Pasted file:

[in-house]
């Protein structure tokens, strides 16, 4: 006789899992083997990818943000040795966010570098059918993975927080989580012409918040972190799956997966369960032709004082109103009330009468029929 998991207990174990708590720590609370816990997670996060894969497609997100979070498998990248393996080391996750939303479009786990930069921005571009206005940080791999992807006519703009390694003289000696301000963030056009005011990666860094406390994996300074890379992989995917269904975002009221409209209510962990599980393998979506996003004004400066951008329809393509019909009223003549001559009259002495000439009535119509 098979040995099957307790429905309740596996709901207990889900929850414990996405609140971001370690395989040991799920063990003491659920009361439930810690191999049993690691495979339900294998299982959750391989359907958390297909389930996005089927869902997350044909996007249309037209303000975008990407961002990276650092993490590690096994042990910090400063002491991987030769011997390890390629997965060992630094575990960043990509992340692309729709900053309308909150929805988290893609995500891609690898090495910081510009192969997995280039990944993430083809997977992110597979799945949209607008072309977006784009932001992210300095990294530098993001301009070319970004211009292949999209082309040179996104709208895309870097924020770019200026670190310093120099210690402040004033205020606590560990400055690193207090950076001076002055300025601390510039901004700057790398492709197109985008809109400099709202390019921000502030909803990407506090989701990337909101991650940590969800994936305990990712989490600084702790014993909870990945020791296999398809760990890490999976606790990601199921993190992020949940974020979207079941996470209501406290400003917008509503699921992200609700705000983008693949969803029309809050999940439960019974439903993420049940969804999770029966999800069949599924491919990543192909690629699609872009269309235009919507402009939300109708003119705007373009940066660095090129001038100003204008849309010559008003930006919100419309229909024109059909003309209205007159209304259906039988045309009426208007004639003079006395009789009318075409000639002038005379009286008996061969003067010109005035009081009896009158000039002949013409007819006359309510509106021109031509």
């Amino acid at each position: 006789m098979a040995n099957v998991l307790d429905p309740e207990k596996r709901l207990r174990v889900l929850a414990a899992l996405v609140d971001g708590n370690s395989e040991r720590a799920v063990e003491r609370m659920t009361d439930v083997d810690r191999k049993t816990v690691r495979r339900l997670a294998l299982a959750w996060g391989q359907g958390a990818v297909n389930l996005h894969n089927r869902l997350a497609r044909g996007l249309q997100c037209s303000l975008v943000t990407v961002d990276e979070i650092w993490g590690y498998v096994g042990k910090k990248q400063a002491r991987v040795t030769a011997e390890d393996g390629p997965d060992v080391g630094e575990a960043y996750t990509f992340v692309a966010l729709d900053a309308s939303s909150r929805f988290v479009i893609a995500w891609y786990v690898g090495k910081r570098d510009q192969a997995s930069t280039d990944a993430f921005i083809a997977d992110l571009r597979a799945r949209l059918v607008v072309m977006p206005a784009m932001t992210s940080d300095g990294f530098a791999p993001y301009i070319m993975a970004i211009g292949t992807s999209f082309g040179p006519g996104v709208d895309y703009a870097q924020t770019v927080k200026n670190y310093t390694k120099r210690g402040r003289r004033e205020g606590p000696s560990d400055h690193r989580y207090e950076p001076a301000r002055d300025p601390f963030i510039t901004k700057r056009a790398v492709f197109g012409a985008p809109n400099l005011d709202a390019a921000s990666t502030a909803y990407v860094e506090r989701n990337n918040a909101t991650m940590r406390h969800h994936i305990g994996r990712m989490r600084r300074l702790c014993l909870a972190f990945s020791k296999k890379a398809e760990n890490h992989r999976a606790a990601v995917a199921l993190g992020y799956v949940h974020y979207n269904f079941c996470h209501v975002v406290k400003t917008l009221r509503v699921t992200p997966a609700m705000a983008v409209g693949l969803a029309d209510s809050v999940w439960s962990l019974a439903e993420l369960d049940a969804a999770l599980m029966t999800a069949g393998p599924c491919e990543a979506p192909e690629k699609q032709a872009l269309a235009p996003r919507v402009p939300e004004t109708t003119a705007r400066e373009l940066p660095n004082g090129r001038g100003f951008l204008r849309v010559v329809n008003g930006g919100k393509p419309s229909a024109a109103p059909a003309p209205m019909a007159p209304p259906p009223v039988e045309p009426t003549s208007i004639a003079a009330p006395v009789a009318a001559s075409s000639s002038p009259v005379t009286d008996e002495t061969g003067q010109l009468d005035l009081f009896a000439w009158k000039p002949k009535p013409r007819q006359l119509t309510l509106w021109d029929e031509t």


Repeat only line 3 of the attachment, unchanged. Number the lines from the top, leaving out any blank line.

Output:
């Amino acid at each position: 006789m098979a040995n099957v998991l307790d429905p309740e207990k596996r709901l207990r174990v889900l929850a414990a899992l996405v609140d971001g708590n370690s395989e040991r720590a799920v063990e003491r609370m659920t009361d439930v083997d810690r191999k049993t816990v690691r495979r339900l997670a294998l299982a959750w996060g391989q359907g958390a990818v297909n389930l996005h894969n089927r869902l997350a497609r044909g996007l249309q997100c037209s303000l975008v943000t990407v961002d990276e979070i650092w993490g590690y498998v096994g042990k910090k990248q400063a002491r991987v040795t030769a011997e390890d393996g390629p997965d060992v080391g630094e575990a960043y996750t990509f992340v692309a966010l729709d900053a309308s939303s909150r929805f988290v479009i893609a995500w891609y786990v690898g090495k910081r570098d510009q192969a997995s930069t280039d990944a993430f921005i083809a997977d992110l571009r597979a799945r949209l059918v607008v072309m977006p206005a784009m932001t992210s940080d300095g990294f530098a791999p993001y301009i070319m993975a970004i211009g292949t992807s999209f082309g040179p006519g996104v709208d895309y703009a870097q924020t770019v927080k200026n670190y310093t390694k120099r210690g402040r003289r004033e205020g606590p000696s560990d400055h690193r989580y207090e950076p001076a301000r002055d300025p601390f963030i510039t901004k700057r056009a790398v492709f197109g012409a985008p809109n400099l005011d709202a390019a921000s990666t502030a909803y990407v860094e506090r989701n990337n918040a909101t991650m940590r406390h969800h994936i305990g994996r990712m989490r600084r300074l702790c014993l909870a972190f990945s020791k296999k890379a398809e760990n890490h992989r999976a606790a990601v995917a199921l993190g992020y799956v949940h974020y979207n269904f079941c996470h209501v975002v406290k400003t917008l009221r509503v699921t992200p997966a609700m705000a983008v409209g693949l969803a029309d209510s809050v999940w439960s962990l019974a439903e993420l369960d049940a969804a999770l599980m029966t999800a069949g393998p599924c491919e990543a979506p192909e690629k699609q032709a872009l269309a235009p996003r919507v402009p939300e004004t109708t003119a705007r400066e373009l940066p660095n004082g090129r001038g100003f951008l204008r849309v010559v329809n008003g930006g919100k393509p419309s229909a024109a109103p059909a003309p209205m019909a007159p209304p259906p009223v039988e045309p009426t003549s208007i004639a003079a009330p006395v009789a009318a001559s075409s000639s002038p009259v005379t009286d008996e002495t061969g003067q010109l009468d005035l009081f009896a000439w009158k000039p002949k009535p013409r007819q006359l119509t309510l509106w021109d029929e031509t």